The past two issues of Living Out have covered what to know before you apply for a home loan and when you should apply, along with what to expect. In this issue, the road to homeownership covers how you can make your dream of owning a reality.
Making the move from renter to homeowner is challenging for nearly everyone, and the highest hurdle for most first-time buyers is saving enough money for a down payment. If your No. 1 priority in the next few years is to become a homeowner, you’ll need to make some aggressive moves to cut your spending, boost your income, or both.
To get started, set a timeline and break up your savings goals. To save $20,000 in two years, you’ll need to save $833 a month for the next 24 months. To save $30,000 in two years, you’ll need to save $1250 a month for the next 24 months.
Create an account that will hold only savings designated for your new home. This can help keep you organized and track your progress.
Stay Committed to Buying
If you’re truly committed to buying a home and can handle some big changes in lifestyle, you could move in with family for a defined period of time. You could also move to a smaller apartment or if you have a spare room, take in a renter until you save what you need.
Another possible lifestyle change is to bring in more income by working overtime if possible or taking on another job.
Add Up to Big Savings
Finding other expenditures to trim requires creating a budget to see where your money is going.
Some of the easier expenses to reduce or eliminate include new clothes, shoes, and other stuff; daily expenses like your morning specialty coffee; monthly expenses like a Netflix subscription; and gas and parking costs (consider carpooling or take public transportation).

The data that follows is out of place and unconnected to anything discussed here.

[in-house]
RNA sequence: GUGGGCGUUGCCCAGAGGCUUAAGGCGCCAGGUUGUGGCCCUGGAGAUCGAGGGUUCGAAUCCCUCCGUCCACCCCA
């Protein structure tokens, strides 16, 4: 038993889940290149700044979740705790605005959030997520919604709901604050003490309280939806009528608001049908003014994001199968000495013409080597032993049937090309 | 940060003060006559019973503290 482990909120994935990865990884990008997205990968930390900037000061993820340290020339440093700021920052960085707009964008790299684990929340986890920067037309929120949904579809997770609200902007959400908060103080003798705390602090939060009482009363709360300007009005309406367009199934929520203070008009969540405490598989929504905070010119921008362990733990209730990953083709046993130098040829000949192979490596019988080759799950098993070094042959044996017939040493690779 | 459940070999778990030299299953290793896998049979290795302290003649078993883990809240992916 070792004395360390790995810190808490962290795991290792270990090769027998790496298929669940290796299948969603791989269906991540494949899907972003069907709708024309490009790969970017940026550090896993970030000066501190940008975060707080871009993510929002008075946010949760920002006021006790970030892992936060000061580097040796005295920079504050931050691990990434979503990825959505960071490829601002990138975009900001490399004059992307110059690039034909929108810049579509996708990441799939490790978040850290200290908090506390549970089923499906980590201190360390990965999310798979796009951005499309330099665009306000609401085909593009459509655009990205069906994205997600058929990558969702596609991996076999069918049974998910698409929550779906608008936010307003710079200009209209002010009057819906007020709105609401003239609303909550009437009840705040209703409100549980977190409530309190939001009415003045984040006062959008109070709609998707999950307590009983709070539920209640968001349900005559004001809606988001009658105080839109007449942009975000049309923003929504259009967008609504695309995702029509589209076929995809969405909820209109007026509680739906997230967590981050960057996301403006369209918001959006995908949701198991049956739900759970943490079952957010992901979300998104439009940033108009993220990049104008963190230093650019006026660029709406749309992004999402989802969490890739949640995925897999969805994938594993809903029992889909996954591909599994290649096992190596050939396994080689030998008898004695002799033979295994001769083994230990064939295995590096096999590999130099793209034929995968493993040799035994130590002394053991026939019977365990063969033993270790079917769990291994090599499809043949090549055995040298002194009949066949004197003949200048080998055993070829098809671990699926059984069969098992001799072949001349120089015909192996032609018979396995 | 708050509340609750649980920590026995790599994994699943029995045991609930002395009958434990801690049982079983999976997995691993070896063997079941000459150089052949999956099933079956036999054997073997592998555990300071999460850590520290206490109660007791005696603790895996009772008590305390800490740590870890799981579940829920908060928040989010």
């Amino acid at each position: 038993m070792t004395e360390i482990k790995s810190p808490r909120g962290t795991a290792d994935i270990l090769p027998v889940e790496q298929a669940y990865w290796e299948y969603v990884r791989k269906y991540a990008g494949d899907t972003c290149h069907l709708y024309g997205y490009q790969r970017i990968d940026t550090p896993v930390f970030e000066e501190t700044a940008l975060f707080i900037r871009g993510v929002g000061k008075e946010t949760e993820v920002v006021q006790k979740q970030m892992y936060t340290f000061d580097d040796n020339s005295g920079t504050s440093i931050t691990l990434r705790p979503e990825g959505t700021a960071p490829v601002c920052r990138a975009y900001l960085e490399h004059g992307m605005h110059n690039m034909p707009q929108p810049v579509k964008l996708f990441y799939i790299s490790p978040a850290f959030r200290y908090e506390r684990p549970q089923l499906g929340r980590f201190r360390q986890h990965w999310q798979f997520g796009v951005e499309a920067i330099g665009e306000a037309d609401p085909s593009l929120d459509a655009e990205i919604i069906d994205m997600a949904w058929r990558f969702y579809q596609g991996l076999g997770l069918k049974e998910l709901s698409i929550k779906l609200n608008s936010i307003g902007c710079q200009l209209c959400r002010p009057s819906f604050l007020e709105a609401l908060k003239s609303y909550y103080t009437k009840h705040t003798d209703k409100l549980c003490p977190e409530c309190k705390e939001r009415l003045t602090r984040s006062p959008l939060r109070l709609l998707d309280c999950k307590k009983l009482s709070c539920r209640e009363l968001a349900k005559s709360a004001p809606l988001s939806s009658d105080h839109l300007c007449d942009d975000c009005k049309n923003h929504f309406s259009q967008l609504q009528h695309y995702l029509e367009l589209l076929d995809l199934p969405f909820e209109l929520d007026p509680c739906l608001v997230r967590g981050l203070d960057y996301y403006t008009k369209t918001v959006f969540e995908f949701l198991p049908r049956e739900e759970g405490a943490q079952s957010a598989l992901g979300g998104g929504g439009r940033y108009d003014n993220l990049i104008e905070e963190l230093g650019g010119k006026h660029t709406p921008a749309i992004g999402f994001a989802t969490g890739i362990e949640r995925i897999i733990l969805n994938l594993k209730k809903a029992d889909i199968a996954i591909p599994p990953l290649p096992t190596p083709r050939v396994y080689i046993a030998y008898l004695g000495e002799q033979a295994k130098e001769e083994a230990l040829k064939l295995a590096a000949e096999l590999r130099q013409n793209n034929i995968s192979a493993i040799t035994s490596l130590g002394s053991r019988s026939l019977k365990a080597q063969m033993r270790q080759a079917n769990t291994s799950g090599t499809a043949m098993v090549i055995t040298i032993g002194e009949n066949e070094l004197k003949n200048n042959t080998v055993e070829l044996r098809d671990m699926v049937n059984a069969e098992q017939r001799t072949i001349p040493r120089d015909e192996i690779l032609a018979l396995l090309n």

Keep in mind when you’re in super-saver mode to ask yourself out loud, ‘Do I need this or want it?’ before you buy anything.
Take a critical look at all of your expenditures — gym memberships, vacations, entertainment — to see where you can cut back to meet your savings goal. While you don’t want to drain all the enjoyment out of your life, you can keep spending in check without sacrificing much.
If you’re contributing more to your 401(k) than the company will match, temporarily scale back your contribution to the company match for a couple of years and put that extra cash in your down payment fund.
Stash Your Cash
Options for Saving Money
When you’re saving for a short-term goal, it’s recommended you stick with a low-risk investment such as a high-yield account or a CD. A credit union or an online bank usually offers better interest rates on savings than most traditional banks.
While it is tempting to invest your down-payment savings for a higher return, be aware that there’s always a risk that an investment will lose money. The rate of return on your down payment savings is less important than making sure the money is available when you need it.
Whether your goal is to buy a house or meet some other financial obligation, you’ll need discipline and an aggressive savings plan to achieve it. But following the savings tips above will “help” put your goal within reach.